Berkley National Insurance Company v. Granite Telecommunications LLC et al
Judge Richard G. Stearns: ORDER entered granting in part and denying in part 81 Motion for Summary Judgment. (RGS, law2)
UNITED STATES DISTRICT COURT
DISTRICT OF MASSACHUSETTS
CIVIL ACTION NO. 21-10626-RGS
BERKLEY NATIONAL INSURANCE COMPANY
GRANITE TELECOMMUNICATIONS LLC and
ATLANTIC NEWPORT REALTY LLC
MEMORANDUM AND ORDER ON
BERKLEY’S MOTION FOR SUMMARY JUDGMENT
July 29, 2022
Berkley National Insurance Company filed this action against Granite
Telecommunications LLC and Atlantic Newport Realty LLC (together,
defendants) seeking reimbursement for costs it incurred in defending
defendants against, and ultimately settling, a personal injury lawsuit filed by
Stephen Papsis. Berkley now moves for summary judgment on all Counts of
its Complaint, alleging that it had no duty to defend or settle the Papsis suit
because it fell under the bacteria/fungi and pollution exclusions to
defendants’ insurance policy and thus that it is equitably entitled to
restitution. After careful review of the record and the parties’ briefs, the
court will allow Berkley’s motion in part.
Granite is a telecommunications company with offices at 100 Newport
Avenue in Quincy, Massachusetts. The offices are leased from Atlantic
Newport, the owner of the property. Am. Compl. ¶ 10. From June 30, 2016,
through June 30, 2017, Granite was the named insured in a Commercial
Lines Policy (the Policy) issued by Berkley.1 Id. ¶¶ 35, 40; Consolidated
Statement of Facts and Responses (CSFR) (Dkt # 97) at 7. The Policy stated
that Berkley would reimburse sums “that the insured becomes legally
obligated to pay as damages because of ‘bodily injury’ or ‘property damage,’”
and that it would “have the right and duty to defend the insured against any
‘suit’ seeking those damages.” Am. Compl. ¶ 36. The Policy’s coverage
included the cost of settling any such suits. Id.
The Policy, however, contained the proviso that Berkley would “have
no duty to defend the insured against any ‘suit’ seeking damages for ‘bodily
injury’ or ‘property damage’ to which this insurance does not apply.” Id. ¶ 36.
Of immediate relevance, the Policy stated that Berkley was not obligated to
Atlantic Newport was an additional insured. Am. Compl. ¶¶ 35, 40 &
pay costs arising from bodily injury that “would not have occurred, in whole
or in part, but for the actual, alleged or threatened inhalation of, contact with,
exposure to, existence of, or presence of, any ‘fungi’ or bacteria on or within
a building or structure.” CSFR at 8. Further, the Policy explicitly excluded
coverage for costs associated with bodily damage “arising out of the actual,
alleged or threatened discharge, dispersal, seepage, migration, release or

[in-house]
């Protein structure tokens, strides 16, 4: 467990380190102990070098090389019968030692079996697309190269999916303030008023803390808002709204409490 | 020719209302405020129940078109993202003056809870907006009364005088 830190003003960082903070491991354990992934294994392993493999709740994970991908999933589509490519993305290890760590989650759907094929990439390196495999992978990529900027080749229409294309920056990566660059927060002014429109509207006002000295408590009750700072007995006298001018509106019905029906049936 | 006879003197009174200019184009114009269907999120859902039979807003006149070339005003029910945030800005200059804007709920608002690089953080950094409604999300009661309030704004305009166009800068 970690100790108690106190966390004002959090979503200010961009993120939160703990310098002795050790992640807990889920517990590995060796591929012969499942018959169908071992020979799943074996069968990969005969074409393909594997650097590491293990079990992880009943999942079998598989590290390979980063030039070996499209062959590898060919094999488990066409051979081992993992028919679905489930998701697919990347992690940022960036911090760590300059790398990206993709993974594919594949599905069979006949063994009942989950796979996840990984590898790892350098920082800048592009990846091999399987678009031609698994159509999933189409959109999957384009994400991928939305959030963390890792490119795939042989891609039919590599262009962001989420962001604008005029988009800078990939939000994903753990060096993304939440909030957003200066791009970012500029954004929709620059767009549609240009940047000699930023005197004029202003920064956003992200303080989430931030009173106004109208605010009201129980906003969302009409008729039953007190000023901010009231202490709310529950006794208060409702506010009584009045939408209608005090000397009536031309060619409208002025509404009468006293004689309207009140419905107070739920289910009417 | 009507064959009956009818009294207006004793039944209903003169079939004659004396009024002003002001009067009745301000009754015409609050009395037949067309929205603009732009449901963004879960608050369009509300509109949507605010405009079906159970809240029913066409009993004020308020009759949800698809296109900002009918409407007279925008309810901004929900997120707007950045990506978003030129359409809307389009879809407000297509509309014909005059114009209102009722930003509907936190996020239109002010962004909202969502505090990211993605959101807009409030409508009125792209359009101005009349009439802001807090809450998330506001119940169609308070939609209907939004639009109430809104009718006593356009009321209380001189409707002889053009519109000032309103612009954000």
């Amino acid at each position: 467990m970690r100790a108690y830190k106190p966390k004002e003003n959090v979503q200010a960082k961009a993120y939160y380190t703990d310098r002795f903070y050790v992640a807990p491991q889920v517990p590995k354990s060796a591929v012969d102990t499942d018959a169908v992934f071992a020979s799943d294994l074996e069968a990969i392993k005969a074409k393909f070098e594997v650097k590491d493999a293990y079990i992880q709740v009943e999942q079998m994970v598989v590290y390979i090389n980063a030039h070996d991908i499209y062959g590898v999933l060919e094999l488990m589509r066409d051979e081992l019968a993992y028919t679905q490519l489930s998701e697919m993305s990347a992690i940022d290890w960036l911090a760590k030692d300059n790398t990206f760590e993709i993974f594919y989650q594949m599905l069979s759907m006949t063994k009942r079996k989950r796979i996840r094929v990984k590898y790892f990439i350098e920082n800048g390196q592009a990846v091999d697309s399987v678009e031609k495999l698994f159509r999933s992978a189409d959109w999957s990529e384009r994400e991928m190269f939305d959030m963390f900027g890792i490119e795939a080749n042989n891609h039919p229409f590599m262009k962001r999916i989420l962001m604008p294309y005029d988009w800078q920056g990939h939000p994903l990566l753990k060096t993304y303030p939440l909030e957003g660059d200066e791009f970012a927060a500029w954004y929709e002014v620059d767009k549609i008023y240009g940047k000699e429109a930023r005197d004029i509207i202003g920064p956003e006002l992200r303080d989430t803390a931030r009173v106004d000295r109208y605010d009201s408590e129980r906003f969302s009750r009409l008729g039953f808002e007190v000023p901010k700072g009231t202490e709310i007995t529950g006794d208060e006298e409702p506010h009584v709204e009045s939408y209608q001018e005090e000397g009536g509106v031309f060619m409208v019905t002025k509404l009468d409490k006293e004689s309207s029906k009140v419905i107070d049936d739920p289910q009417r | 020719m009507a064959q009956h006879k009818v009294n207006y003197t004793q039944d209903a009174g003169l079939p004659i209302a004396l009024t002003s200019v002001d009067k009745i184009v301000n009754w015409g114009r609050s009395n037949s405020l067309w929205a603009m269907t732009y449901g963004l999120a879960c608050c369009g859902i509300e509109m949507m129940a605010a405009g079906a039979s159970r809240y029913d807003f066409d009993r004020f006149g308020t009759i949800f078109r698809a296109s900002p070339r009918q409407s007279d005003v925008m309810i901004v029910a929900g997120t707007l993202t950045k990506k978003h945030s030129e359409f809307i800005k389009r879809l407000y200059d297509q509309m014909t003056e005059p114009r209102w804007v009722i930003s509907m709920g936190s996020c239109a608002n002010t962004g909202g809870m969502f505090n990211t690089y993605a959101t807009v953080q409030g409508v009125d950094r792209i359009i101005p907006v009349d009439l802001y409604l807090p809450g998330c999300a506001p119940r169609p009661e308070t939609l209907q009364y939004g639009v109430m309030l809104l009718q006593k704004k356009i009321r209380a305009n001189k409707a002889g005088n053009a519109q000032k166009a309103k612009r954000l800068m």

escape of ‘pollutants.’” Id.
On November 10, 2016, Papsis was working as a chef in Granite’s
company café when sewage backed up from the building’s drains into his
workspace. Am. Compl. ¶ 11; CSFR at 2-3. On November 19, 2019, Papsis
filed suit against Granite and Atlantic Newport in the Middlesex Superior
Court, alleging that he had been “exposed to sewerage emanating from the
drains . . . causing serious and permanent injuries.” CSFR at 3. Papsis
reported that “the sewage from the floor drains rose to a level of three inches
in the kitchen and got on his shoes in the course of his efforts to deal with the
backup,” which exposed him to bacteria, “causing [his] foot to become
infected.” Id. at 4; see id. at 4-6 (recounting statements that Papsis had made
to his employer, Lessing’s Food Service Management Corporation).
Berkley undertook the defense of Granite and Atlantic Newport in the
Papsis lawsuit, while reserving the right to deny coverage under the Policy’s
fungi/bacteria and pollution exclusions. Id. at 9; see Dkt # 78 (providing
further background on the dispute between Berkley, Granite, and Atlantic
Newport). The parties agreed to mediate Papsis’s claims. CSFR at 9.
Prior to the mediation, Papsis’s counsel made a settlement demand of
$5.25 million, alleging that Papsis’s exposure to “raw sewage” proximately
caused “osteomyelitis and Charcot arthropathy of his right foot,” resulting in
seven separate surgeries “to address [the] infection.” Id. at 10. Papsis’s
counsel also appended a July 1, 2021, expert report from Dr. Abhay R. Patel,
an orthopedic surgeon, to the memorandum, in which Dr. Patel stated:
It is my opinion within a reasonable degree of medical certainty
that this exposure to sewage water directly led to Mr. Papsis
developing osteomyelitis along with a Charcot arthropathy of his
midfoot. Other than cellulitis, Mr. Papsis never had any
significant issues with his right foot previously before this
incident. It is also my opinion within a reasonable degree of
medical certainty that Mr. Papsis’s 11/30/2016 foot radiographs